I was noticing a scratch on a piece of furniture when an old memory surfaced. It was of a story I’d read many years ago, written, I believe, by a Unity minister. The details may not be exact but the gist is close enough.
She told of visiting a dear friend who was not easily able to get out. It was a pleasure to come to her home, which always seemed filled with interesting and lovely objects, everything shining with a patina of polish and loving care. And over all, the lady spread her mantle of charm and gracious welcome. Her invitations were sought and prized, and her guests uniformly left her with reluctance – and happy memories.
And it came to pass that the friend died. The minister had been left a small bequest – a painting she had once admired – and on impulse had gone to the home, where she knew the lady’s sister would be sorting through her things. She wanted to visit once more the place of which she had such fond memories.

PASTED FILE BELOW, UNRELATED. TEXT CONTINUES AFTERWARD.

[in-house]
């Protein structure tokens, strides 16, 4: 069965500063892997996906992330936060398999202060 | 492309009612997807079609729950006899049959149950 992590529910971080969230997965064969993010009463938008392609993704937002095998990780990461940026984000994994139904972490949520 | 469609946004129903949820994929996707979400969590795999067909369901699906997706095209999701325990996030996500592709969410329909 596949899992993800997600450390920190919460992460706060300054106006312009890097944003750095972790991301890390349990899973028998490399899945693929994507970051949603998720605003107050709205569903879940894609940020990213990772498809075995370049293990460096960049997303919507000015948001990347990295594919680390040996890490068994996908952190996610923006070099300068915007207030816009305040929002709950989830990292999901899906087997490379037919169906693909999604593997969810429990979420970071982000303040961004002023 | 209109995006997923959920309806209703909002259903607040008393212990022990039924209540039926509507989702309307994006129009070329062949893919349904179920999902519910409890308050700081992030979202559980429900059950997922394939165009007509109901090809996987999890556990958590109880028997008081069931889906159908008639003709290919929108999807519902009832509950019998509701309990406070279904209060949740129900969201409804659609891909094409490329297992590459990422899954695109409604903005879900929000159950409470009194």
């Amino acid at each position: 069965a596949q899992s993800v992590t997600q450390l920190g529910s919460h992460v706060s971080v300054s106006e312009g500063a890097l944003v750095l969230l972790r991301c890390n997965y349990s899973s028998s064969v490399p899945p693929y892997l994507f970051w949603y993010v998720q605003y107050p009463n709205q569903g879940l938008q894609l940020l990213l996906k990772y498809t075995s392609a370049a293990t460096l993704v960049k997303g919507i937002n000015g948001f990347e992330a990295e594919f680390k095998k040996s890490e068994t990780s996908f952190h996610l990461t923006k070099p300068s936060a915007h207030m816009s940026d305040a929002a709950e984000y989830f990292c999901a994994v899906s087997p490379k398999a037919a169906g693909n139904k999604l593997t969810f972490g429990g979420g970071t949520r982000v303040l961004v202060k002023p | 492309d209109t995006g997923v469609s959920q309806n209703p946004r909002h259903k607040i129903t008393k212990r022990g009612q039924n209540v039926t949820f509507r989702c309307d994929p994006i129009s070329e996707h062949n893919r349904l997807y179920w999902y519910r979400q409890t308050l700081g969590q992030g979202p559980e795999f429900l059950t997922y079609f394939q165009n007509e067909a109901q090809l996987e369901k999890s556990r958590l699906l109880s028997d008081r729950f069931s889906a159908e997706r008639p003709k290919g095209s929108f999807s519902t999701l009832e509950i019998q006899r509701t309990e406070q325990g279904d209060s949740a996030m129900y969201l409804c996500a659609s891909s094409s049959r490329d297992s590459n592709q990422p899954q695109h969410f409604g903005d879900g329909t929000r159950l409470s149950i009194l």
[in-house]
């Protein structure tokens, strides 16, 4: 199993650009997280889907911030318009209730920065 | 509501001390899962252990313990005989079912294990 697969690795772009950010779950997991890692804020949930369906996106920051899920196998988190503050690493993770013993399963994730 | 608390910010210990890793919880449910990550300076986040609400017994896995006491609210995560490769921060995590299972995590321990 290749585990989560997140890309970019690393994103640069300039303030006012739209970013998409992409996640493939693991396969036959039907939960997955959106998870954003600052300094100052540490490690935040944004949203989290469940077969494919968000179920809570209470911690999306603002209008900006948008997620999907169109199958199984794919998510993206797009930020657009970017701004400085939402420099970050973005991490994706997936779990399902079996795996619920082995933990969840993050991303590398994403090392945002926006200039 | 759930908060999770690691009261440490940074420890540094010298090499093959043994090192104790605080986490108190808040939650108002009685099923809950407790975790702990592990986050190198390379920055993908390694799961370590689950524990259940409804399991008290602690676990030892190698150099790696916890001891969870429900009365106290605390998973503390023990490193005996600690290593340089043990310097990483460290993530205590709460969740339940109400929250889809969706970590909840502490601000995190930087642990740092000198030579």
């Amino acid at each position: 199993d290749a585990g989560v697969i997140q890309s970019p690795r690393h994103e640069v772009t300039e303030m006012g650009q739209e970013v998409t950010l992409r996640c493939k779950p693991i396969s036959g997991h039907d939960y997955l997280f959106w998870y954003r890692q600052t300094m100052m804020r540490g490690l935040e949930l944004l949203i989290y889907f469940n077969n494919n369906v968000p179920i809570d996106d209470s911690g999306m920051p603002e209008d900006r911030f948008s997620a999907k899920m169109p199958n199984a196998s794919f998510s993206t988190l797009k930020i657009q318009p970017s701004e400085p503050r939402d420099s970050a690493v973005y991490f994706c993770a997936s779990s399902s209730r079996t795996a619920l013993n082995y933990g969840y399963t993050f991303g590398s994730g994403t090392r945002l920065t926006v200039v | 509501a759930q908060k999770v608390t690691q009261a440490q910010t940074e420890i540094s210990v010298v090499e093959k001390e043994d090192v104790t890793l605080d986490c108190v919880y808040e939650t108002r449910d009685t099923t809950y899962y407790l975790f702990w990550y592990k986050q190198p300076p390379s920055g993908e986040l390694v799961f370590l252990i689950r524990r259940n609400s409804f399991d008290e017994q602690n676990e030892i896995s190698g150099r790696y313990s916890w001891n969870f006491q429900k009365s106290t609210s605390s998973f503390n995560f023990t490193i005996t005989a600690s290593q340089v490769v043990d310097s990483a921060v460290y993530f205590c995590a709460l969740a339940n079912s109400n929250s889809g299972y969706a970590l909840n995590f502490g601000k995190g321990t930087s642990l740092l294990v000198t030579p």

It came as a surprise to her when she walked in, that the rooms were not at all as she recalled. Everything was shabby and a little worn. The paint was peeling, the upholstery faded. The pretty little shepherdesses and their swains, the lovely china plates, all were revealed in the harsh light to be inexpensive souvenirs. It seems the lady had imbued her modest possessions with the grace and beauty of her inner being, so that everything and everyone around her, became a little finer through being in her company.
As an epitaph, you couldn’t do much better. Fitting words for a life well lived.